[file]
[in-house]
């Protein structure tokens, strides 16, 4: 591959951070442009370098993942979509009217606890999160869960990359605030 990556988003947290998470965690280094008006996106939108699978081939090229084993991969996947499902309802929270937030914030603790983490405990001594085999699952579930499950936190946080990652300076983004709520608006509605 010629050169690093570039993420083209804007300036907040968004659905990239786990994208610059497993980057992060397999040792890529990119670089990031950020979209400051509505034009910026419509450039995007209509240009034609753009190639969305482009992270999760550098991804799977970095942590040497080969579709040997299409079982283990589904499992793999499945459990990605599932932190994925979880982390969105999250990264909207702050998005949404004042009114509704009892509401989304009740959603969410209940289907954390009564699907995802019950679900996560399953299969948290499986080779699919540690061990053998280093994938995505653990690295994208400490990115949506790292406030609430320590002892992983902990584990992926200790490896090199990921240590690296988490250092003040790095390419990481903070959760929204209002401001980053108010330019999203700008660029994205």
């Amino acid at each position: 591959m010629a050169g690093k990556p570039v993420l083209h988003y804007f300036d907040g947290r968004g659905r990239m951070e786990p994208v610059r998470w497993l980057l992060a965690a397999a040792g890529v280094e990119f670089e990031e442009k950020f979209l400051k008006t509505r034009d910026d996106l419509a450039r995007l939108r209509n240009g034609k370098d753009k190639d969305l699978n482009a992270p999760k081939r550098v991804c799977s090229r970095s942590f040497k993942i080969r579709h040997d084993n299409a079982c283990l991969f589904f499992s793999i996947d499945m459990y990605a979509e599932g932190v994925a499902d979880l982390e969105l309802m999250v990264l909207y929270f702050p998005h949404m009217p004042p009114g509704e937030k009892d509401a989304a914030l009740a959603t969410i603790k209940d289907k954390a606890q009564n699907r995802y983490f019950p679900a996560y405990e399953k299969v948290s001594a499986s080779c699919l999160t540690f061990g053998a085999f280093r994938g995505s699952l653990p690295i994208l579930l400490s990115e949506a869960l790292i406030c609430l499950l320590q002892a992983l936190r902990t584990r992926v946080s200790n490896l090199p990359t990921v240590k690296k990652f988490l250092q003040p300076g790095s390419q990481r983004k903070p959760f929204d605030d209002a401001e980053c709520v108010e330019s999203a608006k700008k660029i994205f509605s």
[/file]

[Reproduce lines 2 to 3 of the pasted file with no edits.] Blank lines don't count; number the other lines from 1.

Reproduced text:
């Protein structure tokens, strides 16, 4: 591959951070442009370098993942979509009217606890999160869960990359605030 990556988003947290998470965690280094008006996106939108699978081939090229084993991969996947499902309802929270937030914030603790983490405990001594085999699952579930499950936190946080990652300076983004709520608006509605 010629050169690093570039993420083209804007300036907040968004659905990239786990994208610059497993980057992060397999040792890529990119670089990031950020979209400051509505034009910026419509450039995007209509240009034609753009190639969305482009992270999760550098991804799977970095942590040497080969579709040997299409079982283990589904499992793999499945459990990605599932932190994925979880982390969105999250990264909207702050998005949404004042009114509704009892509401989304009740959603969410209940289907954390009564699907995802019950679900996560399953299969948290499986080779699919540690061990053998280093994938995505653990690295994208400490990115949506790292406030609430320590002892992983902990584990992926200790490896090199990921240590690296988490250092003040790095390419990481903070959760929204209002401001980053108010330019999203700008660029994205």
């Amino acid at each position: 591959m010629a050169g690093k990556p570039v993420l083209h988003y804007f300036d907040g947290r968004g659905r990239m951070e786990p994208v610059r998470w497993l980057l992060a965690a397999a040792g890529v280094e990119f670089e990031e442009k950020f979209l400051k008006t509505r034009d910026d996106l419509a450039r995007l939108r209509n240009g034609k370098d753009k190639d969305l699978n482009a992270p999760k081939r550098v991804c799977s090229r970095s942590f040497k993942i080969r579709h040997d084993n299409a079982c283990l991969f589904f499992s793999i996947d499945m459990y990605a979509e599932g932190v994925a499902d979880l982390e969105l309802m999250v990264l909207y929270f702050p998005h949404m009217p004042p009114g509704e937030k009892d509401a989304a914030l009740a959603t969410i603790k209940d289907k954390a606890q009564n699907r995802y983490f019950p679900a996560y405990e399953k299969v948290s001594a499986s080779c699919l999160t540690f061990g053998a085999f280093r994938g995505s699952l653990p690295i994208l579930l400490s990115e949506a869960l790292i406030c609430l499950l320590q002892a992983l936190r902990t584990r992926v946080s200790n490896l090199p990359t990921v240590k690296k990652f988490l250092q003040p300076g790095s390419q990481r983004k903070p959760f929204d605030d209002a401001e980053c709520v108010e330019s999203a608006k700008k660029i994205f509605s």